We also looked at the classification of the masked hypertension phenomenon, which was observed in 94 study subjects (15.3%) in our initial analysis that ignored night time ABP.1 When night time ABP was taken into account, there were 27 more cases of masked hypertension due to isolated nocturnal hypertension (Table 3). Subjects with isolated nocturnal hypertension tended to have lower 24-h-ABP levels than those with masked hypertension due to day time ABP elevation only, or day and night time ABP elevation (Table 4). It is important to note that average 24- h ABP was normal in 24 of the 27 subjects with isolated nocturnal masked hypertension. Moreover, when a 5 mm Hg gray zone of diagnostic uncertainty was applied to define isolated nocturnal hypertension (>5 mm Hg above the diagnostic threshold for night time ABP), only seven subjects (1.1%) changed classification because of isolated nocturnal hypertension (Table 3).
The above analyses suggest that in our study sample, by taking into account night time ABP in the detection of white coat and masked hypertension phenomena, there are few cases which the diagnosis changes as a result of isolated nocturnal hypertension. More importantly, in most of these cases, individuals have a normal average 24-h-ABP, which makes the diagnosis of ABP hypertension and the need for treatment questionable.
Remaining research questions
In our cross-sectional study, the vast majority of the participants attending a hypertension clinic had uncomplicated hypertension and low to moderate cardiovascular risk.1 There are three important issues that cannot be investigated in our data set. The first is the prevalence of isolated nocturnal hypertension in other populations, such as patients with established cardiovascular disease, nephropathy, diabetes or sleep apnea, in whom the prevalence of non-dipping is higher than in those with uncomplicated hypertension. Second, we could not investigate whether individuals with isolated nocturnal hypertension have a higher cardiovascular risk than normotensives. Third, we also could not investigate whether in these cases the selective reduction of night time BP with drug dosing before bedtime is more effective in preventing cardiovascular events than the usual morning dosing.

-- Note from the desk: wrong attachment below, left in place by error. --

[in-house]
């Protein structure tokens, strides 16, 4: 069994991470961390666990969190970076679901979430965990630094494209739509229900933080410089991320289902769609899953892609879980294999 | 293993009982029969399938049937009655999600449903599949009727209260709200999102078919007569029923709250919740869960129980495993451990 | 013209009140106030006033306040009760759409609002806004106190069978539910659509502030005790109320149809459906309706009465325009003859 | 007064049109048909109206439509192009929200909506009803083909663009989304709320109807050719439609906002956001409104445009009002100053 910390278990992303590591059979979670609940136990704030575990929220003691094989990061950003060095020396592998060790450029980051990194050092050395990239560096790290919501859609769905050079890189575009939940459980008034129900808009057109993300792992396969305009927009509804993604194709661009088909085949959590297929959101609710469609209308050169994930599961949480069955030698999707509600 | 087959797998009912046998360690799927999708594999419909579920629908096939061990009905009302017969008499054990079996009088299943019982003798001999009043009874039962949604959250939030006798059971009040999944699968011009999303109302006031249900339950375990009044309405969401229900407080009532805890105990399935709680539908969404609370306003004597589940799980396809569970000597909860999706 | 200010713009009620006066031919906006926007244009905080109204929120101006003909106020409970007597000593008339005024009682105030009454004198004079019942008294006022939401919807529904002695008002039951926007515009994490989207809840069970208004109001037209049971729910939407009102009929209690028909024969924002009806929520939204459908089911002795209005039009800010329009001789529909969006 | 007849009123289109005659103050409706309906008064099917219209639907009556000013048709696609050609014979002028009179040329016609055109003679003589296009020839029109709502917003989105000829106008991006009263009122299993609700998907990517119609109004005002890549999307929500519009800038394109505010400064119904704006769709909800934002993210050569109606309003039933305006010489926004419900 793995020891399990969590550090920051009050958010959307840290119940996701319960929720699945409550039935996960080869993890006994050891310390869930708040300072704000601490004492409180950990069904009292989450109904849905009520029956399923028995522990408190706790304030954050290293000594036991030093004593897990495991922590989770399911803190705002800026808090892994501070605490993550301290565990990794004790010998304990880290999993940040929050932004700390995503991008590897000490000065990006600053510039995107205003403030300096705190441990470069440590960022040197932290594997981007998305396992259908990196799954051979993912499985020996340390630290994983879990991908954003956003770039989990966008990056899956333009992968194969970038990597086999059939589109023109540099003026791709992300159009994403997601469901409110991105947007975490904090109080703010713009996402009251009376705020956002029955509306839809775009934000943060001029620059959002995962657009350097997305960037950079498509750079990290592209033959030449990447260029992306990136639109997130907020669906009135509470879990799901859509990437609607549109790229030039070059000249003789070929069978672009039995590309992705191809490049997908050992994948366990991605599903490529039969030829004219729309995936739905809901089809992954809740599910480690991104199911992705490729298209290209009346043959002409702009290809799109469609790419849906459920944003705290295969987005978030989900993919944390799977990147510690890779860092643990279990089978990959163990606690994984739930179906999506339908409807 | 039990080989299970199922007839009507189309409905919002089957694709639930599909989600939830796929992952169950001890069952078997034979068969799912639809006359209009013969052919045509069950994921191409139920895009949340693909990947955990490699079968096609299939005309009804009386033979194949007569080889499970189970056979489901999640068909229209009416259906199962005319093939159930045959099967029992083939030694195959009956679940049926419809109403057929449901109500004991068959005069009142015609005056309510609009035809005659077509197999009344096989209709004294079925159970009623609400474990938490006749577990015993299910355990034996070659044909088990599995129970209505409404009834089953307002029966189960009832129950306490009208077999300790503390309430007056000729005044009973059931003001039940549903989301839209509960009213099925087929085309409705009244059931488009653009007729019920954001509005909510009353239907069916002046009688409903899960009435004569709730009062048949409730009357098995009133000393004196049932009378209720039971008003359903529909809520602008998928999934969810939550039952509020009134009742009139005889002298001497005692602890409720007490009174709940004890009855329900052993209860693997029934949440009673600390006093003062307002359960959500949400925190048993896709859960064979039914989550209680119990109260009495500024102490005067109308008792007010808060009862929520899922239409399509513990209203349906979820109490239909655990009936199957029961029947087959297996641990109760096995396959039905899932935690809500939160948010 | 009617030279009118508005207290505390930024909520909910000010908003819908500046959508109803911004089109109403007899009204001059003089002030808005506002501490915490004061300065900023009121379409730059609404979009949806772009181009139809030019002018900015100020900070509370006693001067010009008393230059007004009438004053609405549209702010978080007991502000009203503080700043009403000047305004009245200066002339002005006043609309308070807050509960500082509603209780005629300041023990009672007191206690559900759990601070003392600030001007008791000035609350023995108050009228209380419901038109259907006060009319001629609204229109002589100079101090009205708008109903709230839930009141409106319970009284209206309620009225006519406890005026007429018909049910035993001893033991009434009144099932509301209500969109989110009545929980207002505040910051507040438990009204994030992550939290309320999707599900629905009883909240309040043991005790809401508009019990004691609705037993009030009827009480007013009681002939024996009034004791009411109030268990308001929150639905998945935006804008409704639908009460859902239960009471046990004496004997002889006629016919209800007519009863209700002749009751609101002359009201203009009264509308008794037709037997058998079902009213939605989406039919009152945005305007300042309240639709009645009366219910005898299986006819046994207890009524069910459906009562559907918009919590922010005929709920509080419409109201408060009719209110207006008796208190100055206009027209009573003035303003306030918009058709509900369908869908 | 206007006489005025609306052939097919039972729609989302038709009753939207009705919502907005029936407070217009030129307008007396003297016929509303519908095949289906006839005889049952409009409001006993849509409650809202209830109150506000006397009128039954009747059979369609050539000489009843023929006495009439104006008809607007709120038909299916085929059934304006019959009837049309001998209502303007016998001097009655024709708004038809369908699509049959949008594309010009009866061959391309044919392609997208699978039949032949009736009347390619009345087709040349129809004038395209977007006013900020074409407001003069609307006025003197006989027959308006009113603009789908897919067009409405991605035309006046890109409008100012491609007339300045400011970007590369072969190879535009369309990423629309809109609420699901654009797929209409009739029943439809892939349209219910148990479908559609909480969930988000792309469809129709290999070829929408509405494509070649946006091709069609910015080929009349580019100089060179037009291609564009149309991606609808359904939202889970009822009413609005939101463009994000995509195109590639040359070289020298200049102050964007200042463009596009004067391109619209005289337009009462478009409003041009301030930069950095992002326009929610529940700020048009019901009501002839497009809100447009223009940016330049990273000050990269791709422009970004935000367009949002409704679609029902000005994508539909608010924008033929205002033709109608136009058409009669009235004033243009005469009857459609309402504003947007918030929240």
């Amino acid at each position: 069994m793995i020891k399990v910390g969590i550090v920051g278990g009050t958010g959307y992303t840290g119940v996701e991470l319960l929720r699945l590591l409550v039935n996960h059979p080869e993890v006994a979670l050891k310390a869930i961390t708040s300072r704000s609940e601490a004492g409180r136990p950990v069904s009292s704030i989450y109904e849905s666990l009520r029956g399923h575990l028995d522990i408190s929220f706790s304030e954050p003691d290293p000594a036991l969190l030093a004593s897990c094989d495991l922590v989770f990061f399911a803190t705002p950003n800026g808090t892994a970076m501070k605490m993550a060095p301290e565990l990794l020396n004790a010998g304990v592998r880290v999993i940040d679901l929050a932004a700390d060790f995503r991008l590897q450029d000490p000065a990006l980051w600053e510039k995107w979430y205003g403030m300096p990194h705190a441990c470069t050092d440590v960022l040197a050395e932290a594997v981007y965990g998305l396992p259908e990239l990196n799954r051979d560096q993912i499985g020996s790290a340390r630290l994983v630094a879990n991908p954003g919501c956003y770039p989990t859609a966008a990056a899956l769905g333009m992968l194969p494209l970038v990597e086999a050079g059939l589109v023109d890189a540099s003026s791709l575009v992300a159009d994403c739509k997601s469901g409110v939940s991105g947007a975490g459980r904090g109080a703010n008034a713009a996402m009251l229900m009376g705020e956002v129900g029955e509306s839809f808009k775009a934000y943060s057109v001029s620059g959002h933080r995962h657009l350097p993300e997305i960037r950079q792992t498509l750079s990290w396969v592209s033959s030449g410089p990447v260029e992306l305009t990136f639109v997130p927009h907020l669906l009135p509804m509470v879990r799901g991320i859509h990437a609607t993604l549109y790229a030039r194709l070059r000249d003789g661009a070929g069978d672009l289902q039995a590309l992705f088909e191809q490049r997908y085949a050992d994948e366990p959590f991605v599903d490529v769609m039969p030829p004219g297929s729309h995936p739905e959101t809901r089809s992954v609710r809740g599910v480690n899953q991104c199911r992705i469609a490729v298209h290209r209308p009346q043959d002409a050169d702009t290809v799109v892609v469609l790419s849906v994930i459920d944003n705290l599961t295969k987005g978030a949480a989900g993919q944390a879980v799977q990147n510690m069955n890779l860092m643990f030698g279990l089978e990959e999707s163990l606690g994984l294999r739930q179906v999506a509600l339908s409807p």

The International Database on Ambulatory Blood Pressure In Relation to Cardiovascular Outcomes Investigators included 8711 individuals from 10 populations, and identified 577 untreated individuals (6.4%) with isolated nocturnal hypertension (low office and day time ABP). After a follow-up of 10.7 years, this condition was found to be associated with a higher overall mortality (hazard ratio 1.29, P=0.045) and cardiovascular event risk (1.38, P=0.037).17 Several studies in diabetic18, 19 and non-diabetic subjects20, 21 have suggested that elevated nocturnal ABP should be taken into account in decision making, even when day time ABP levels are low.
The usefulness of bedtime dosing of antihypertensive drug treatment aimed at improving nocturnal BP control, and thereby providing more effective protection against cardiovascular events has been inadequately investigated.22 A recent study in hypertensive patients with nephropathy who were followed for 5.4 years showed that taking at least one antihypertensive drug at bedtime improved the control of nocturnal and 24-h-ABP and reduced the risk of cardiovascular events compared to taking all drugs in the morning.23 On the other hand, another report by the African American Study of Kidney Disease showed that bedtime dosing of once-daily antihypertensive treatment or the addition of drugs taken at bedtime did not significantly reduce nocturnal BP compared to morning dosing.24
Despite the considerable number of studies that have demonstrated the prognostic relevance of nocturnal hypertension, there is still no conclusive evidence on whether a treatment strategy specifically targeting nocturnal BP can eliminate the associated cardiovascular risk.7, 22 Although it seems reasonable that all aspects of the 24-h-BP profile should be normalized, randomized trials are still needed to demonstrate whether more complex and individualized treatment regimens can achieve more efficient cardiovascular protection than morning dosing with long-acting drugs.